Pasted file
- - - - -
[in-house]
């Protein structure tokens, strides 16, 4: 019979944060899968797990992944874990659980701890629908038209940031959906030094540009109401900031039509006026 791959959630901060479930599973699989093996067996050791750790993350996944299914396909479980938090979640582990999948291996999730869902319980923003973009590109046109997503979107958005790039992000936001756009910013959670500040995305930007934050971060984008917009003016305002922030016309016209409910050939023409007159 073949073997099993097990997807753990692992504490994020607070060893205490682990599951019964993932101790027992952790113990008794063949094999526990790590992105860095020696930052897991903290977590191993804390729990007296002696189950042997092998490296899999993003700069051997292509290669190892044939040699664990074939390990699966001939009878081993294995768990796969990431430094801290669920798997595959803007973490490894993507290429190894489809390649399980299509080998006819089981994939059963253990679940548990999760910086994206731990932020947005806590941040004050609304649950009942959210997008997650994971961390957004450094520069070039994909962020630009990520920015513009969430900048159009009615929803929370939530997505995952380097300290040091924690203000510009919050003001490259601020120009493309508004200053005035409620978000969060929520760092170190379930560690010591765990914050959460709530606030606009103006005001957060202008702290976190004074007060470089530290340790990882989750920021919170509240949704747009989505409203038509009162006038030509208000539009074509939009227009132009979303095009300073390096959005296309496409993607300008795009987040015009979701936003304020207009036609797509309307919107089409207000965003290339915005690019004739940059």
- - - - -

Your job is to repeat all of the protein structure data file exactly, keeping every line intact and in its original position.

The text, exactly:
[in-house]
């Protein structure tokens, strides 16, 4: 019979944060899968797990992944874990659980701890629908038209940031959906030094540009109401900031039509006026 791959959630901060479930599973699989093996067996050791750790993350996944299914396909479980938090979640582990999948291996999730869902319980923003973009590109046109997503979107958005790039992000936001756009910013959670500040995305930007934050971060984008917009003016305002922030016309016209409910050939023409007159 073949073997099993097990997807753990692992504490994020607070060893205490682990599951019964993932101790027992952790113990008794063949094999526990790590992105860095020696930052897991903290977590191993804390729990007296002696189950042997092998490296899999993003700069051997292509290669190892044939040699664990074939390990699966001939009878081993294995768990796969990431430094801290669920798997595959803007973490490894993507290429190894489809390649399980299509080998006819089981994939059963253990679940548990999760910086994206731990932020947005806590941040004050609304649950009942959210997008997650994971961390957004450094520069070039994909962020630009990520920015513009969430900048159009009615929803929370939530997505995952380097300290040091924690203000510009919050003001490259601020120009493309508004200053005035409620978000969060929520760092170190379930560690010591765990914050959460709530606030606009103006005001957060202008702290976190004074007060470089530290340790990882989750920021919170509240949704747009989505409203038509009162006038030509208000539009074509939009227009132009979303095009300073390096959005296309496409993607300008795009987040015009979701936003304020207009036609797509309307919107089409207000965003290339915005690019004739940059």